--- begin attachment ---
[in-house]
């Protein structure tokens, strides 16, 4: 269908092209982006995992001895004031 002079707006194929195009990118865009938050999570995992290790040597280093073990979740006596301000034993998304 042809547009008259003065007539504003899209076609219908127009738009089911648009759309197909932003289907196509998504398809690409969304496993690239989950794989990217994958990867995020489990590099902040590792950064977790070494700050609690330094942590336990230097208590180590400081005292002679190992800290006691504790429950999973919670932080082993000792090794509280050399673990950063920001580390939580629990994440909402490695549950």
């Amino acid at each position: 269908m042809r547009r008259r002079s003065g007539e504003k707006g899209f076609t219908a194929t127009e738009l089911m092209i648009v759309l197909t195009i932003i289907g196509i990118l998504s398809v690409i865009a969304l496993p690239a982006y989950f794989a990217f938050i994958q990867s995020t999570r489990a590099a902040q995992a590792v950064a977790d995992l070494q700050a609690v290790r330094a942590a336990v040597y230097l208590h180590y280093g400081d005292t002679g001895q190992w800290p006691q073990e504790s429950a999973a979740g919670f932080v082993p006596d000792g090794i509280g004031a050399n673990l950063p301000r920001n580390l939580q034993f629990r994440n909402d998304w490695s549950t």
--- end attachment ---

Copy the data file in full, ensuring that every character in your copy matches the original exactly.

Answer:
[in-house]
């Protein structure tokens, strides 16, 4: 269908092209982006995992001895004031 002079707006194929195009990118865009938050999570995992290790040597280093073990979740006596301000034993998304 042809547009008259003065007539504003899209076609219908127009738009089911648009759309197909932003289907196509998504398809690409969304496993690239989950794989990217994958990867995020489990590099902040590792950064977790070494700050609690330094942590336990230097208590180590400081005292002679190992800290006691504790429950999973919670932080082993000792090794509280050399673990950063920001580390939580629990994440909402490695549950």
């Amino acid at each position: 269908m042809r547009r008259r002079s003065g007539e504003k707006g899209f076609t219908a194929t127009e738009l089911m092209i648009v759309l197909t195009i932003i289907g196509i990118l998504s398809v690409i865009a969304l496993p690239a982006y989950f794989a990217f938050i994958q990867s995020t999570r489990a590099a902040q995992a590792v950064a977790d995992l070494q700050a609690v290790r330094a942590a336990v040597y230097l208590h180590y280093g400081d005292t002679g001895q190992w800290p006691q073990e504790s429950a999973a979740g919670f932080v082993p006596d000792g090794i509280g004031a050399n673990l950063p301000r920001n580390l939580q034993f629990r994440n909402d998304w490695s549950t």